Summary: The mystery of the gospel is revealed in the glory and grace

Ephesians 3

Grace and Glory


I love a good mystery. I have been a fan of Agatha Christie and PD James for years. I also love magicians and illusionists. There is something about a mystery that we all like. The moment when we ask ourselves, “What is going to happen next?” followed at the end by “How did they do that?”

Mystery is the spice of life. We want to be intrigued. It is almost as if we don’t want to know the trick or the solution, because we know, that when we know the answer, we are disappointed. We are disappointed because now there is no mystery. In chapter 3 of Ephesians Paul has led up to the greatest mystery in the universe, the mystery of Christ. Christ is God’s greatest revelation of his plan for the universe. This mystery has two elements; Glory and Grace.

We looked at Grace last week and how it is the overflowing of God’s mercy, personally to his special creation, you and me. And now we can also see that through God’s grace while he reconciles us to him, he also reconciles us to his specially chosen people, the Jews. We are now share citizenship with the Jews in God’s kingdom. Now, there is no difference between Jew and gentile. To the Galatians, he had written (3:28)

“There is neither Jew nor Greek, slave nor free, male nor female, for you are all one in Christ Jesus”

It can seem such a little mystery to us, but to the Jew this is earth shattering. The Jews were THE chosen people, identified by God, proven by circumcision, empowered by God, a nation especially blessed. The apple of God’s eye. And now these gentile interlopers were a part of the family. We as gentiles are the country cousins to the Jews in their eyes. We are the outsiders, the addicts, the sinners, the wasters, the prodigals. We are ignorant of their traditions, the meanings of their rituals. Even warned against by God himself against intermarrying. And yet the mystery of God’s grace is that he has also chosen us, and chosen a moment to reveal the mystery of grace. It is indeed a mystery. And it has an impact for us, the interlopers into the kingdom of God. We ought never to forget that the grace of God IS a mystery. And in this mystery God chooses mysteriously. God chooses those who ought not to be chosen. He chose Paul, who admits in verse 8 that he is the least of the least. In 1 Tim 1 15 that Christ came to save sinners of whom he is the worst. Paul was the persecutor of the Christians. He ought not to be their spokesman and theologian. And yet he was. We ought not to be saved, and yet we are. God chooses and uses those we naturally would not choose. His grace to us is a mystery, even though we know that the mystery is his grace. God’s grace is no mere magical trick. Even when we know the trick of grace, it is even more mysterious.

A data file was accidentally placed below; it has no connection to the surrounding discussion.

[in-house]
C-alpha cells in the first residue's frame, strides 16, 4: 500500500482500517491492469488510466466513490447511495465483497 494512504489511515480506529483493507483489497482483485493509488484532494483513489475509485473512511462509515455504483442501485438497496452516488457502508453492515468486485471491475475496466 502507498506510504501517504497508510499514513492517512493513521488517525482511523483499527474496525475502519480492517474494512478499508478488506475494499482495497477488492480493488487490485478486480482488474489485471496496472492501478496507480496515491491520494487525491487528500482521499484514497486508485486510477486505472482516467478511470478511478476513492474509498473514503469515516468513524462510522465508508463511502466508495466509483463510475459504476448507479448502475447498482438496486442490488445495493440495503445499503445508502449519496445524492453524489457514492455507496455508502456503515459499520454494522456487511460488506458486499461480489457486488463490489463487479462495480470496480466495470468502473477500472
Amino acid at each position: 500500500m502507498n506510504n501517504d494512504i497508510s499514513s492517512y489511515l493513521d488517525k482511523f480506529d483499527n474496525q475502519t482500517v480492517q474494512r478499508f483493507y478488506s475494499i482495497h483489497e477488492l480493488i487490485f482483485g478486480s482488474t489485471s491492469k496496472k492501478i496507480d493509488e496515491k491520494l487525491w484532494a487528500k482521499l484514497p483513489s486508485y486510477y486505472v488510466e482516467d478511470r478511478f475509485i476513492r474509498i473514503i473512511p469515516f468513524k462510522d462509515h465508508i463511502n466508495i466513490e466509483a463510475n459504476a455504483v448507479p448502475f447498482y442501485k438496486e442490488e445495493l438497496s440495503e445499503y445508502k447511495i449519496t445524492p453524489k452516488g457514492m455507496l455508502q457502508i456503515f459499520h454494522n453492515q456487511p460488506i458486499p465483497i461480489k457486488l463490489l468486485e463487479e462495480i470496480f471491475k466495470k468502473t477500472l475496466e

But the Grace of God has a further purpose. It is to bring glory to God. I remember years ago watching Tommy Cooper do a trick where you tear up a cigarette paper, blow on the pieces and magically them whole again. He then went on to teach the trick to the audience. The trick he told them was to have another cigarette paper hidden inbetween his fingers and he went through the trick again. However the obviously hidden second cigarette paper dropped from his hand and didn’t appear to notice. At the end of the trick when the audience thought that this was another of his tricks that wouldn’t work, he mysteriously put the pieces back together again, to rapturous applause. God does this kind of thing with his Grace to his great glory.

Verse ten tells us that God had kept the revelation of this mystery back until the time that as he united Jews and Gentiles under his grace, he could declare to the audience of rulers and authorities in the heavenly places, his intent and unfolding plan of salvation in order that he would be glorified. And this unfolding I imagine would be and is a surprise not only to us his creation, but to the heavenly powers and authorities. God has an eternal and mysterious purpose. It is clear that the mystery is Grace. It is clear that the mystery is the uniting of Jew and gentile into one people. It is clear that this has been the purpose from the beginning. It is clear that we are a part of that great purpose because it is through the church (V10) that this is to be accomplished. It is through the gathering of his holy people, under his great grace, to accomplish his holy purpose and to bring him honour and glory. Now that is a mystery. Why would God depend on such weak and clay like pots to bring him glory? When the queen inspects the troops, they bring out the best. The best looking, the best trained, the fittest. The better they are, the more respect the queen receives. And yet God chooses you and me, and Paul, and Peter, and John, and Andrew, and the others. He has chosen weak men and women down the ages to fill with his mysterious grace, and fulfill his holy purposes, and this brings him the greatest glory. I had a friend who was a coach. He would coach hockey or football. He never did coach the best players. He always got stuck with the leftovers. The last to be chosen. The last anyone would choose. But consistently throughout the season, he would take them and mould them into a winning team. When they didn’t win, they were second. To me he had the harder job. He deserved the wins. It is far easier to win if you have the fittest and most skilful. And there is glory in that. But far greater is the glory when you win with the least likely. And God has chosen the least likely. The human race does not have a great track record. And amongst the human race, God chooses the least likely, and the least fit, and the least skilful. And through Christ, he wins. And the mystery is that despite knowing the mystery, it is still a mystery how he does that.

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